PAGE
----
There were more motorcycle deaths back then because there were fewer cars and the broken roads were raceways for young men determined to kill themselves and anyone who got in their way.
But perhaps the most disturbing sight was the thousands of wild dogs that blocked the roads or roamed the small villages searching for food or a fight. There was nothing unusual about gangs of homeless dogs roaming around digging through garbage.
Perhaps it’s the Buddhist precept of showing compassion to those less fortunate that created an over-population of dogs. Or perhaps it’s a disregard for managing the physical environment.
Back in 1989, there were two main mechanisms for dealing with unwanted dogs. The first was to take them to the nearest Buddhist temple and abandon them to the care of the monks. The idea was there would be plenty of food left over from the morning alms collection.
But it did not accommodate the fact that these solitary dogs had no personal territory which inspired constant vicious dog fights that prevented many worshipers from attending a funeral or even prayers.
The second mechanism for dealing with strays and threatening dogs was to poison them or beat them to death. In 1989, a number of international hotels and resorts opened and they could not discourage these dogs from scavenging for food from their kitchens and garbage.
The solution was to feed poison to the homeless animals several times a year to reduce their growing and unwanted population.
Then in the mid to late 1990s, a number of Western women started feeding and caring for these neglected dogs in their neighborhoods and at the temples. Many thought they were rather eccentric and assumed unnecessary risks at getting bitten or worse.
But this small band of dog lovers was determined to deal with the suffering of these animals. Very slowly the number of volunteers grew.
In 1996, John and Gill Dalley married on the island and have returned each year since on holiday until they settled here in 2003.
“We stayed in a lovely resort and very soon became involved with dogs. First it was a local dog that stayed around our resort. We fed it and took it to the vet for medical care. We became quite attached but didn’t consider taking it back to England.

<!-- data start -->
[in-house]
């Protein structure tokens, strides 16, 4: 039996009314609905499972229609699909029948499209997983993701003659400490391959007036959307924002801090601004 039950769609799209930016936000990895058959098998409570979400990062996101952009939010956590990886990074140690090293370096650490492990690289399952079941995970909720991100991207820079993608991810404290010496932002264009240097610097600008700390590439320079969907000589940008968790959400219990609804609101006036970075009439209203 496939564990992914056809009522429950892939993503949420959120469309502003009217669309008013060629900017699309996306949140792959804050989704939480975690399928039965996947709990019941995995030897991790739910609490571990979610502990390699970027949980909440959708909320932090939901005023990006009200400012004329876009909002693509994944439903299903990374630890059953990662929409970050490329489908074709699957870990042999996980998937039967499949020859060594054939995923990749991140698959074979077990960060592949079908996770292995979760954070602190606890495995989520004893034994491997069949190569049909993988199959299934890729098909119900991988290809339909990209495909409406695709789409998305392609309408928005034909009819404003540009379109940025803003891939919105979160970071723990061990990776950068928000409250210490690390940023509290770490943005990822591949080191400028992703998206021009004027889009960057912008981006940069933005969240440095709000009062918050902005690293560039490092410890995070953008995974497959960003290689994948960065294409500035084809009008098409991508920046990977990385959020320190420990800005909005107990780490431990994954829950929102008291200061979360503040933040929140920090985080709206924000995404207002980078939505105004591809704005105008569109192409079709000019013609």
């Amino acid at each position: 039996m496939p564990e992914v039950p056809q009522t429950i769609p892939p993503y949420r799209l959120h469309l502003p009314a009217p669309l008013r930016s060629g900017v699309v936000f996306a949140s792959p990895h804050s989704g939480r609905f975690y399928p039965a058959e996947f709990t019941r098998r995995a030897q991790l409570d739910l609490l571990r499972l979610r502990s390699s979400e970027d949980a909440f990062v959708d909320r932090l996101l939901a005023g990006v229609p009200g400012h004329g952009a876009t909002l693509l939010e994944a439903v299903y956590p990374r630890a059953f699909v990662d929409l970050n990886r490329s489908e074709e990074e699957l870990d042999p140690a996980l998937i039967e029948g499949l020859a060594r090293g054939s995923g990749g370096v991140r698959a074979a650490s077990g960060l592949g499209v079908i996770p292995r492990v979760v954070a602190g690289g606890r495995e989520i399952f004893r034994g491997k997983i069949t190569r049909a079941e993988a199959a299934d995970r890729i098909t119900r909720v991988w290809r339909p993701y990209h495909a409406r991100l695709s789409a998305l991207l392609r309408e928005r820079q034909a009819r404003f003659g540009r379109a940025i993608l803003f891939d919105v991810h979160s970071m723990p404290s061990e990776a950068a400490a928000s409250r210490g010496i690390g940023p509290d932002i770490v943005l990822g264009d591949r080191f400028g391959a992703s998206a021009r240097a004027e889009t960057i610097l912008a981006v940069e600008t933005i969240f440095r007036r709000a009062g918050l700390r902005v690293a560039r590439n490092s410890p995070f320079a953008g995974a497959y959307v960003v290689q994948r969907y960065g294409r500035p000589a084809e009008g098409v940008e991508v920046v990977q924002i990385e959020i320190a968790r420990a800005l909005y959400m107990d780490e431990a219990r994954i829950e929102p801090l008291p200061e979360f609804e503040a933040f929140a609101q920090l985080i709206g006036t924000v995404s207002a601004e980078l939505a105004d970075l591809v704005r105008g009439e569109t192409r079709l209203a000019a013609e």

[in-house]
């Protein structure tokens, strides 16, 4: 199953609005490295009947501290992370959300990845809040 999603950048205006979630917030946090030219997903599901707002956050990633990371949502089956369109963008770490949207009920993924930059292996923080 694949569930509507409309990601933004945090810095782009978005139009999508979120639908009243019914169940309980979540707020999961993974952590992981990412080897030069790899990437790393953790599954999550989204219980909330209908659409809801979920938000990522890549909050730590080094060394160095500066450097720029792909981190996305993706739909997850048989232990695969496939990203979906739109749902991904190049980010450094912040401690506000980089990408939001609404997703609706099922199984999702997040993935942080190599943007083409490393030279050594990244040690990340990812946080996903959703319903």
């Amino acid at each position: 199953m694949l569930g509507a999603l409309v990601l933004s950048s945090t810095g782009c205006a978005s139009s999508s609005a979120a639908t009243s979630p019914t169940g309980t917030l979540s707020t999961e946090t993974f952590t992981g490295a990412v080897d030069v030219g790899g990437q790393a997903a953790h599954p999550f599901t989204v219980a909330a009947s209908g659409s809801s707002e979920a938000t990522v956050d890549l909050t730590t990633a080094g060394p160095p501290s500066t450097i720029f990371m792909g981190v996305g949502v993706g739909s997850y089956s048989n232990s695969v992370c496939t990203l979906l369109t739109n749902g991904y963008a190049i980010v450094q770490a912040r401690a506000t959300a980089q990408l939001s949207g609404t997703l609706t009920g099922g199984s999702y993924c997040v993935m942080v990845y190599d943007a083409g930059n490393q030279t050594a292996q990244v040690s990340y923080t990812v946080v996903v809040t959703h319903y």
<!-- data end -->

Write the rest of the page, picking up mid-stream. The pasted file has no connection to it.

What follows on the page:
The following year when we returned, we looked for this dog yet no one could tell us where it was. We later found out it had been clubbed to death by the resort which was common practice at the time,” remembers John. “It was a shock and really set us to thinking about how we could help support these unwanted animals.”
Throughout their yearly visits to Phuket, John and Gill collected food from hotels and took it to temples to ease the hunger of these homeless dogs, though it was clear that this was not sustainable and a more long lasting approach would be required. That day came when in 2003, both retired from their careers in England and decided to make Phuket their home.
Almost immediately they began to volunteer with the other expats who spent much of their day feeding and caring for the growing number of dogs to pick up where they left off.
Many of us remember the sad story of how Gill went into a swamp to rescue a trapped dog and subsequently developed blood poisoning which cost her both legs.
Though she struggled with prosthetic limbs, it only seemed to fuel her determination to build a safe environment for these animals.
“Over the past 15 years, we have built an organisation, Soi Dog, which has developed the largest hospital in Asia for the care of dogs. To date, 380,000 dogs and cats have been sterilised and the population of unwanted dogs and those who formerly lived at the temples has dropped significantly.”
The philosophy of Soi Dog is Capture, Neuter, Vaccinate and Release. With a fleet of trucks and mobile clinics staffed with veterinarians and support staff, Soi Dog responds to any call for help to assist a dog in distress in any neighborhood on the island.
Soi Dog has become international with foundations in seven different countries supporting their work in Thailand.
They have developed 30,000 monthly donors through digital fundraising with 95% of these funds coming from overseas. In addition to providing medical care for local animals, Soi Dog also provides an adoption service that each year sends 700 Thai dogs to homes in other in Thailand and overseas.
Living on Phuket is so much more pleasant now than 30 years ago. And thanks to the more than 300 staff and volunteers at Soi Dog, even the animals are having a better life.